Azad debunked the cliché of Middle Eastern women being more submissive and more oppressed than Western women, explaining that Middle Eastern women “are, and have to be, stronger” than Western women.
The sixteen short stories are filled with unwavering messages of female empowerment, and while some are more explicit than others, the book believes in the power of every patriarchy-defying move women make. These moves range from a wife walking away from her husband after a fight in Her father’s portrait, to a woman dressing up as a man from 20th century Tehran and fully integrating into male social circles only to narrowly avoid arrest through a combination of luck and careful strategy in Outside of the Box. No act of defiance is too small or too radical to be meaningful, and though never explicit in its call for action, these stories of female strength are a constant reminder of the need for feminism in big and small situations alike.
At times, Azad’s stories are deliberately provocative, and when asked about which story she enjoyed writing the most, she cited the final tale — a modern and controversial take on the story of Siavosh, a figure from Persian mythology. She explained that “Iranians are very sensitive to their mythical heroes. You can’t say anything against Rostam. He was a male chauvinist, a mythical national hero of Iran. He and Siavosh are very misogynistic; they are women-killers. I enjoyed showing them as they were. Especially Siavosh, as he shows signs of [mental illness] and exhibits schizophrenic behavior in Ferdowsi’s The Book of Kings. So, I made him a schizophrenic in this story. Many Iranians won’t like it when they read it. And that’s okay with me.”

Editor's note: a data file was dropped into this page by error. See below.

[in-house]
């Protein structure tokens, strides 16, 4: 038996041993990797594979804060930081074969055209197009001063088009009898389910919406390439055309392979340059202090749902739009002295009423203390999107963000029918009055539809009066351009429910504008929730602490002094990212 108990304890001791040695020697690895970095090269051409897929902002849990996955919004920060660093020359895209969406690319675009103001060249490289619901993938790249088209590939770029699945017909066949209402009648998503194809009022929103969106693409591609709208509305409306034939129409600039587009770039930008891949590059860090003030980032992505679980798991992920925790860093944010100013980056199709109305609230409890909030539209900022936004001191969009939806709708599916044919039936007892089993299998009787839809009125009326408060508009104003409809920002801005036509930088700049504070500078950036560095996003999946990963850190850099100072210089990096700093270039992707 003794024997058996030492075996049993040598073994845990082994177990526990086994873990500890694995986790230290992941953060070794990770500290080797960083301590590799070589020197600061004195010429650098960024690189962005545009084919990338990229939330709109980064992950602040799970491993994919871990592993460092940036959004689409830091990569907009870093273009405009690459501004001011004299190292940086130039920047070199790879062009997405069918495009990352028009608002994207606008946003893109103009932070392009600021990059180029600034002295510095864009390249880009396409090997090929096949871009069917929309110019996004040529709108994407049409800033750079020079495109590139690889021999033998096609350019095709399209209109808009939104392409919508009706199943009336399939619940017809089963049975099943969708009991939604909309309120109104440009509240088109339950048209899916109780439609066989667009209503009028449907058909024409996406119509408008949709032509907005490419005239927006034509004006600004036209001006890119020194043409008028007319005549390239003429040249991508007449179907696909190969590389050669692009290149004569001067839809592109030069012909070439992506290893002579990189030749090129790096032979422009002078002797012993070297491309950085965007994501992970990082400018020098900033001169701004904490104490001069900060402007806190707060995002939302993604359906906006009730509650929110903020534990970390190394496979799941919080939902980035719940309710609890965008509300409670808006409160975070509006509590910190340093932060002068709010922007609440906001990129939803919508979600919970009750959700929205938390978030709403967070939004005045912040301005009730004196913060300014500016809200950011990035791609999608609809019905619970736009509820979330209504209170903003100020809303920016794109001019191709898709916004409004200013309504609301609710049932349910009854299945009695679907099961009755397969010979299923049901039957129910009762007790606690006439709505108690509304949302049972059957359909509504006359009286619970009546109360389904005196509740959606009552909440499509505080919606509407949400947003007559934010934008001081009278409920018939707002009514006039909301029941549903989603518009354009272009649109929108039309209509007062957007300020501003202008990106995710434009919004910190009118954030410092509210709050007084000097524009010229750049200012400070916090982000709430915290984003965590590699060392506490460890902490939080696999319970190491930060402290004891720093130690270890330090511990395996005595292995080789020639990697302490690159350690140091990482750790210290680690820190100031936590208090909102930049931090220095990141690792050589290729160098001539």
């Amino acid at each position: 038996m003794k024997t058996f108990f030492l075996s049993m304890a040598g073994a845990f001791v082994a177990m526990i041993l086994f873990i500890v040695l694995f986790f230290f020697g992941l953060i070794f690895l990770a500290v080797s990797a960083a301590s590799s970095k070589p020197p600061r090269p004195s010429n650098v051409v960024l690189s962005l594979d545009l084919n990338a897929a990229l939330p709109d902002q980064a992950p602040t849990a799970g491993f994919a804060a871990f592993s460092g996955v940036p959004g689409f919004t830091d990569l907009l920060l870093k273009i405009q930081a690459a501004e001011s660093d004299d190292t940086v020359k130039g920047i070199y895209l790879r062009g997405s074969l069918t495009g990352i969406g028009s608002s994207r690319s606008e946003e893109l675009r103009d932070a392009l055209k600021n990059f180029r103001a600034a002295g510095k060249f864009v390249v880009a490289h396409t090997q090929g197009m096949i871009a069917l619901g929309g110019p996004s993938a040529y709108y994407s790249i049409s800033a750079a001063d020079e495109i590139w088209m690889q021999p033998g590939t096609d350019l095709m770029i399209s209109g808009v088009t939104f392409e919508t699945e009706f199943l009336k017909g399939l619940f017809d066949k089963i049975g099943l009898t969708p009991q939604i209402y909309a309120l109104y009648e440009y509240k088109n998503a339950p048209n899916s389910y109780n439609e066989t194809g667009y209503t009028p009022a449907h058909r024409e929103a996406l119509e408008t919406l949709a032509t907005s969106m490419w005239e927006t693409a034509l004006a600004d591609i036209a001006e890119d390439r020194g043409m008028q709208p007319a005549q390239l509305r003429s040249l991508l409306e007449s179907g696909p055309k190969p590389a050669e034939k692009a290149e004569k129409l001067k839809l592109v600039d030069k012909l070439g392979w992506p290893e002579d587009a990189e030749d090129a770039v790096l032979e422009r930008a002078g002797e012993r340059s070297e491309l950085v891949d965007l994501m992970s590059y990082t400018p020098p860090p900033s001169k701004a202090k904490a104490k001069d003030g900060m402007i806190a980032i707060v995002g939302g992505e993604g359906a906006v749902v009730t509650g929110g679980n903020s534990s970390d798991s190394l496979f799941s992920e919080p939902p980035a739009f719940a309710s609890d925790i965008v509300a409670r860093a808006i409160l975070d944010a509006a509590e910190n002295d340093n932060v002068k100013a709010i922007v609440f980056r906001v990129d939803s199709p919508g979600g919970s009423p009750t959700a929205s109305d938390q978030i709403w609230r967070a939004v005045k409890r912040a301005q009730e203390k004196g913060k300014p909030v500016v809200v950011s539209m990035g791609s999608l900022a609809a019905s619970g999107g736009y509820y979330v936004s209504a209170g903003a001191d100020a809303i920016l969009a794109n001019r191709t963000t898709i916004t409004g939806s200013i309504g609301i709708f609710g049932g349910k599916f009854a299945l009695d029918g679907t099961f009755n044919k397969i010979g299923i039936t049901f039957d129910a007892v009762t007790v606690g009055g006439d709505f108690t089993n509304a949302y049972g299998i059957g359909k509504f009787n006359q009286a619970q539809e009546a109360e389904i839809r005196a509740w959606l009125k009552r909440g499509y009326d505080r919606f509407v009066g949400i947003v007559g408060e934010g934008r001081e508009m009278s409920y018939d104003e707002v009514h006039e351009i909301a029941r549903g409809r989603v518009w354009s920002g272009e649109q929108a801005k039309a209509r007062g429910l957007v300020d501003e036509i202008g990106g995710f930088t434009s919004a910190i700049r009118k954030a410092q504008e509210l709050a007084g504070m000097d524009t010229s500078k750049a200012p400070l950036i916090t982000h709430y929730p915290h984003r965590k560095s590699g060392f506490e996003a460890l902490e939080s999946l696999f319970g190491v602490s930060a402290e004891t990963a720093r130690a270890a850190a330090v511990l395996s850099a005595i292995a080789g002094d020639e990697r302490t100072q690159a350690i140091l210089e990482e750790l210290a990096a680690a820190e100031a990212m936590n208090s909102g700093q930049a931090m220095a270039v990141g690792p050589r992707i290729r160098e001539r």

As the conversation moved from Thus Speaks Mother Simorq to feminism and life as a woman, Azad proudly announced that she was a feminist, saying, “I have always been a feminist and I still am. What I have seen and felt since I was very young is the basis of my feminism. My feminism didn’t come from reading books, it came from my observation of my environment.” This prompted a conversation about the differences between Western and Middle Eastern feminism. She debunked the cliché of Middle Eastern women being more submissive and more oppressed than Western women, explaining that Middle Eastern women “are, and have to be, stronger” than Western women. For her, men envy the authority women have in the household as it represents a threat to their power and perceived superiority outside of home. Azad said that the individual efforts women take to shift traditional gender roles are a source of collective female power, ranging from political to personal subversions of these views.